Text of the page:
The spectre of Donald Trump looms large at the 67th Berlinale, as the international film world convenes to celebrate art and artists who stand at odds with his brusque, xenophobic brand of patriarchy. A local taxi driver told me, “Germany has already been through this, obviously. You must fight back.” The arts have long been a way to do this, functioning throughout history as a bastion for inclusivity and progressive thought. If the films at this year’s festival are any indication, we are in good hands. Nearly all of the best selections from the opening weekend were by or about queers or women. Here’s some highlights:.
Occidental (France) Neïl Beloufa
French-Algerian director Neïl Beloufa’s second feature film feels like an entirely fresh cinematic experience, thanks to an intoxicating blend of artifice and intrigue informed by his work as a visual artist. Outside a Paris hotel protests rage, while inside the staff and guests watch political pundits debate the crowd size (too familiar? too soon?). The most notable guests are two men there together: Giorgio, an Italian who mercilessly flirts with the girl at the desk, and Antonio, a Muslim who arouses the suspicion of the hotel manager who thinks the men might be terrorists. Questions abound: Are the men a gay couple? Why does the hotel manager find them so suspicious? This social satire bristles suspense as well as comedy, thanks to its confined setting and giallo-like sound and color design (Beloufa constructed the stage from scratch in his Parisian warehouse workspace).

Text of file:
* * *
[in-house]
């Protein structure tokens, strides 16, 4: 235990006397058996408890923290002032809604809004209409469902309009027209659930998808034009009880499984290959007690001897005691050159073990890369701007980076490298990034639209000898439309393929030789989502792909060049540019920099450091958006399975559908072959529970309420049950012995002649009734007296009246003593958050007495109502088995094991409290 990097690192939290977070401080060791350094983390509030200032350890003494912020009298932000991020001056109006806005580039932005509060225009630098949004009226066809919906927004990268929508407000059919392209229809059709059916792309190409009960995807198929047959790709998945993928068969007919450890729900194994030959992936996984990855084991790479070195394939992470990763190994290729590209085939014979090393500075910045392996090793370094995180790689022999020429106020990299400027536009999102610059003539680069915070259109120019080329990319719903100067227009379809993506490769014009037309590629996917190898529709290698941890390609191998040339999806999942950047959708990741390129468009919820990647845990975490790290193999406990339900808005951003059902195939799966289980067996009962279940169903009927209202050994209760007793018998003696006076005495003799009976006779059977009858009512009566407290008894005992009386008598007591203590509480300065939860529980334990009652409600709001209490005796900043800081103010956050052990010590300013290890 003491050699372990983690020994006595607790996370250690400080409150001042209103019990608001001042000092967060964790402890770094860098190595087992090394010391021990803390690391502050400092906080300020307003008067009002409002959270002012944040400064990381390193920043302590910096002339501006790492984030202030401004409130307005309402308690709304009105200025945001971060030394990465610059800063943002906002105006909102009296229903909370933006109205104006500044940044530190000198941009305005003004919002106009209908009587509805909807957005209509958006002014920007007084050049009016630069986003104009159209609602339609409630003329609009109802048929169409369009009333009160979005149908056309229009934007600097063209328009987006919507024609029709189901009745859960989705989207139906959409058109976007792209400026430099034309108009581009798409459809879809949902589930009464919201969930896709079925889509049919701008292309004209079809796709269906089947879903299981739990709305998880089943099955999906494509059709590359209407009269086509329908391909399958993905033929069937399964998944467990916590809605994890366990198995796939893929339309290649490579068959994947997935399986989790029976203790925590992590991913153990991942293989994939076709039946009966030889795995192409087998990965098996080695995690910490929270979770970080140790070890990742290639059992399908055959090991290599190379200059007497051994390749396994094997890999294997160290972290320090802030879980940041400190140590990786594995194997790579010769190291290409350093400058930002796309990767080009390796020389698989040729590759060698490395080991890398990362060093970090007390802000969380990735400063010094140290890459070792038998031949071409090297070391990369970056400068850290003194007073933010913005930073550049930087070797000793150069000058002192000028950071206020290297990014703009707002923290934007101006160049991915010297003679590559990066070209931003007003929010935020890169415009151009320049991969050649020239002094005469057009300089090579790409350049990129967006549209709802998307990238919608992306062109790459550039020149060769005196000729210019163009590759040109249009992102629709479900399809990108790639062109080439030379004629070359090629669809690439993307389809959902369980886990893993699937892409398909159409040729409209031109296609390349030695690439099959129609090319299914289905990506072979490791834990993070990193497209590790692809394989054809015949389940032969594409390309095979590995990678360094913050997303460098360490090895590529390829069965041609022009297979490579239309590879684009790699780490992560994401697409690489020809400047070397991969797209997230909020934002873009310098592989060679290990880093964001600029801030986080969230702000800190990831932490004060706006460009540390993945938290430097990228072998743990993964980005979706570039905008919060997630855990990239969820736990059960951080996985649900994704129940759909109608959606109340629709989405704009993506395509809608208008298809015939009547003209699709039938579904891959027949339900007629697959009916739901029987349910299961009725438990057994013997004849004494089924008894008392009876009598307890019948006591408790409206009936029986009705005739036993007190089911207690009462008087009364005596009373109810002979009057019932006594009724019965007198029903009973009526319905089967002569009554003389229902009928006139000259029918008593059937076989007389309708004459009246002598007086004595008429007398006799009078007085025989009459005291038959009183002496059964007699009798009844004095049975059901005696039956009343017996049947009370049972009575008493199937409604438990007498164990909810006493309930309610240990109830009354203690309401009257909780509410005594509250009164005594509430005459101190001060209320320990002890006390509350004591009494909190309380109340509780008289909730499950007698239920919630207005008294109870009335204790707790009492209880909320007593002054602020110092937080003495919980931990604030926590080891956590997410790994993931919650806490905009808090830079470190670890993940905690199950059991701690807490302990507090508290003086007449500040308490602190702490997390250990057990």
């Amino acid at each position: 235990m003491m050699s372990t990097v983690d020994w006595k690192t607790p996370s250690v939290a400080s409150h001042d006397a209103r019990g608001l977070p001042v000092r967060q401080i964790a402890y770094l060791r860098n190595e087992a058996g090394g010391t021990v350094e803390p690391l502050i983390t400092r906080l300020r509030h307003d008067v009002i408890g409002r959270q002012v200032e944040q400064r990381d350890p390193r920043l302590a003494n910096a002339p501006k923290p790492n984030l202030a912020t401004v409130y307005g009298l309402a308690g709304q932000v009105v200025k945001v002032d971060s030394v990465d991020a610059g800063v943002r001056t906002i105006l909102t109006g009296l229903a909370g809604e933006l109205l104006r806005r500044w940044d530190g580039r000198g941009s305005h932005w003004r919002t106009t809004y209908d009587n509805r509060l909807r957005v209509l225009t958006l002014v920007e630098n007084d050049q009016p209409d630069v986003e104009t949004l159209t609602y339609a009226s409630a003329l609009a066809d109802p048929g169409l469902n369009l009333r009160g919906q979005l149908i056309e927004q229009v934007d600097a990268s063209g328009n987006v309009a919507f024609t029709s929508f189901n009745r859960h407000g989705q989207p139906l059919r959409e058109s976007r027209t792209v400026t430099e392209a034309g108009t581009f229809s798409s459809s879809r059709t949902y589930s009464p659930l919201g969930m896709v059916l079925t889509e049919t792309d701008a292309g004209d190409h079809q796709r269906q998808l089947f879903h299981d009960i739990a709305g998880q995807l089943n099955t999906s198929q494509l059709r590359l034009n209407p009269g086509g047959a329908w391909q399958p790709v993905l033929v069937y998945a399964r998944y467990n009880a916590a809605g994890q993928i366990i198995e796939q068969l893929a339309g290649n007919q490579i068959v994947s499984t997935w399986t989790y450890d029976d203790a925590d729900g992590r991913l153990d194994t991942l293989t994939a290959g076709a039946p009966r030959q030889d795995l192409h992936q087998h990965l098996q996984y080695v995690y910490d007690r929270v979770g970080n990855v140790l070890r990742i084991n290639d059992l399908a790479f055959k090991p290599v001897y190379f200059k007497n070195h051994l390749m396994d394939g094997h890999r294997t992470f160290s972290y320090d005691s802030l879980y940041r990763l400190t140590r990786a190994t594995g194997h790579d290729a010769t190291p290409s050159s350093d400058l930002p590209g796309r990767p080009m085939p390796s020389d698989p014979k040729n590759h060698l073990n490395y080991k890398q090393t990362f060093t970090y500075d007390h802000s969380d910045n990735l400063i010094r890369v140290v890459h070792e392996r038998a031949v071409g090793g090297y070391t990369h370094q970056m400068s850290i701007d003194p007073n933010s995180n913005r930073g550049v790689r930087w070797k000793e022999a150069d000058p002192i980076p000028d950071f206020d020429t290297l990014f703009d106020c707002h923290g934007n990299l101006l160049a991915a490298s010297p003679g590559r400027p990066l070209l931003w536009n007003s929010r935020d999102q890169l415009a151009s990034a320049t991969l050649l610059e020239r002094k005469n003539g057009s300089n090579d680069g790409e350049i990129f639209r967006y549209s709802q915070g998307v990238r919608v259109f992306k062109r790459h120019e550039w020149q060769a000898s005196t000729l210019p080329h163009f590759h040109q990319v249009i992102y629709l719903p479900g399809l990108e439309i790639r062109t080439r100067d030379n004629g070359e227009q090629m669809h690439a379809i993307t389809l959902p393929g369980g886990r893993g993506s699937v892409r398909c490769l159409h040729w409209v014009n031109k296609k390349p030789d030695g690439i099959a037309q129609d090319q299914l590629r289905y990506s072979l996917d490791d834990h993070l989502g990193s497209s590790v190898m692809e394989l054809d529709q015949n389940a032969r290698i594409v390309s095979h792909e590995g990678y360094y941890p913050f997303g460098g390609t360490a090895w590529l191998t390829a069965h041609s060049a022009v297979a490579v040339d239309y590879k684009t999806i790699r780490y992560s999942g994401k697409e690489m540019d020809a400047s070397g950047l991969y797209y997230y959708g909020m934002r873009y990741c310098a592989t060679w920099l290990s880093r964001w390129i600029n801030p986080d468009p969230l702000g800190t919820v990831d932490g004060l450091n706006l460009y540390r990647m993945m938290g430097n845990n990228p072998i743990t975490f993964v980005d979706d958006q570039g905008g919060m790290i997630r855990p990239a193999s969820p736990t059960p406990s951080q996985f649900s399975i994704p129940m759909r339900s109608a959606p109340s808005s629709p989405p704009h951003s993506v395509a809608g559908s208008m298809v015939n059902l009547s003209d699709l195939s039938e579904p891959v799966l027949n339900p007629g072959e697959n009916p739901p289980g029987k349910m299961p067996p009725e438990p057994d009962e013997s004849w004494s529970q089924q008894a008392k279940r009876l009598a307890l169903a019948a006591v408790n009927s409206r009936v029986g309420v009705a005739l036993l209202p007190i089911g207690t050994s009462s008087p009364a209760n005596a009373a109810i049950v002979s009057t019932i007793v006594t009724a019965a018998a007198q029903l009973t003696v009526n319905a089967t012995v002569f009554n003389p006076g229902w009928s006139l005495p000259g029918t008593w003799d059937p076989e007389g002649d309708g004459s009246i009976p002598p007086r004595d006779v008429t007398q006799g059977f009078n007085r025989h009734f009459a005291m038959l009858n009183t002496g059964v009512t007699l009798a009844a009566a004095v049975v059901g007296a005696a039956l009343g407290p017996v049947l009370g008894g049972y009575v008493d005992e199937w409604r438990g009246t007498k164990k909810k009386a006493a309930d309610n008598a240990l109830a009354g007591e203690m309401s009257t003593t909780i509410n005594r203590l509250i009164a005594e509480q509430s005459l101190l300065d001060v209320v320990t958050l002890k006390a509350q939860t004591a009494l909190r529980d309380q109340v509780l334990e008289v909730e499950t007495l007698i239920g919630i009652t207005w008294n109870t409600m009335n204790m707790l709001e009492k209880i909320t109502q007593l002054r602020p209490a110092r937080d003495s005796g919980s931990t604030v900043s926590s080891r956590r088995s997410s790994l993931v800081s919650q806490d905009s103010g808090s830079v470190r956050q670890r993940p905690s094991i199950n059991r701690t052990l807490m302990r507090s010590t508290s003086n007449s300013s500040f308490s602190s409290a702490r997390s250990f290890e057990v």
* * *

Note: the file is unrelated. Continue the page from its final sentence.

The Wound (South Africa) John Trengove
At an annual ritual in rural South Africa, boys become men thanks to the emotional counsel of their circumsizing mentor. This narrative feature’s all-male milieu gives rise to testosterone and tension in equal measure, particularly when an effeminate, wealthy city initiate threatens upheaval to the group’s presumed codes of masculinity. His inexplicable confidence confounds the men around him, particularly his elder Xolani, who returns each year for some furtive quality time with one of his colleagues, a married father whom he can only covet from afar. There’s much fascinating thematic discourse to wrestle with, of course, but what makes the film so exceptional is that director John Trengrove, in his debut, seems to understand the exhausting pain of longing and secrecy. The Wound unfolds like a thriller, one whose mission is to expose the past in an effort to set the men free. But at what cost?
God´s Own Country (UK) Francis Lee